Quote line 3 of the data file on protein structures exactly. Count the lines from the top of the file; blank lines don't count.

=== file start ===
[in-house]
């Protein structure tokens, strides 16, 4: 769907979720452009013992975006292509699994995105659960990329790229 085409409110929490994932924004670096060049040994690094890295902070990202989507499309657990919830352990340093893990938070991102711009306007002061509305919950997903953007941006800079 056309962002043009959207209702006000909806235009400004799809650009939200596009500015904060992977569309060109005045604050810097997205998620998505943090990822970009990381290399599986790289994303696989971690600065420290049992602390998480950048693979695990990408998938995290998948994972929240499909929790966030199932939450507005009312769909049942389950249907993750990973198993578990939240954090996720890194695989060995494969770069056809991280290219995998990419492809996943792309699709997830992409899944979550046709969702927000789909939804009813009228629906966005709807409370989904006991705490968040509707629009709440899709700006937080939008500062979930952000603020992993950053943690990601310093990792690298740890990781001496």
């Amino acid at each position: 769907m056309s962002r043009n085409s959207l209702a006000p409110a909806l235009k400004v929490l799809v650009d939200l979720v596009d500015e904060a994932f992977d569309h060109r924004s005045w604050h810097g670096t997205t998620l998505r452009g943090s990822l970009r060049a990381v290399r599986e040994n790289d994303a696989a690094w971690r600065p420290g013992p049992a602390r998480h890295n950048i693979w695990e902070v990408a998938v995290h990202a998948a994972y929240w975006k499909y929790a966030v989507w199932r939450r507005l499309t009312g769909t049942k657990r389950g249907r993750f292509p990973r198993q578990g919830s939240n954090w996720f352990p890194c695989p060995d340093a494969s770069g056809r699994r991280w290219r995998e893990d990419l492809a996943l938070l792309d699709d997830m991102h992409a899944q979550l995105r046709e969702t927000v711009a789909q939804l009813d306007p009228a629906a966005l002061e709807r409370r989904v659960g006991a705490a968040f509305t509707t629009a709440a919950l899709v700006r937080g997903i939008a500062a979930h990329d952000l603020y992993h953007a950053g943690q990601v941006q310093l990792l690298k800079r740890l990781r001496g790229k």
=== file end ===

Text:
């Amino acid at each position: 769907m056309s962002r043009n085409s959207l209702a006000p409110a909806l235009k400004v929490l799809v650009d939200l979720v596009d500015e904060a994932f992977d569309h060109r924004s005045w604050h810097g670096t997205t998620l998505r452009g943090s990822l970009r060049a990381v290399r599986e040994n790289d994303a696989a690094w971690r600065p420290g013992p049992a602390r998480h890295n950048i693979w695990e902070v990408a998938v995290h990202a998948a994972y929240w975006k499909y929790a966030v989507w199932r939450r507005l499309t009312g769909t049942k657990r389950g249907r993750f292509p990973r198993q578990g919830s939240n954090w996720f352990p890194c695989p060995d340093a494969s770069g056809r699994r991280w290219r995998e893990d990419l492809a996943l938070l792309d699709d997830m991102h992409a899944q979550l995105r046709e969702t927000v711009a789909q939804l009813d306007p009228a629906a966005l002061e709807r409370r989904v659960g006991a705490a968040f509305t509707t629009a709440a919950l899709v700006r937080g997903i939008a500062a979930h990329d952000l603020y992993h953007a950053g943690q990601v941006q310093l990792l690298k800079r740890l990781r001496g790229k």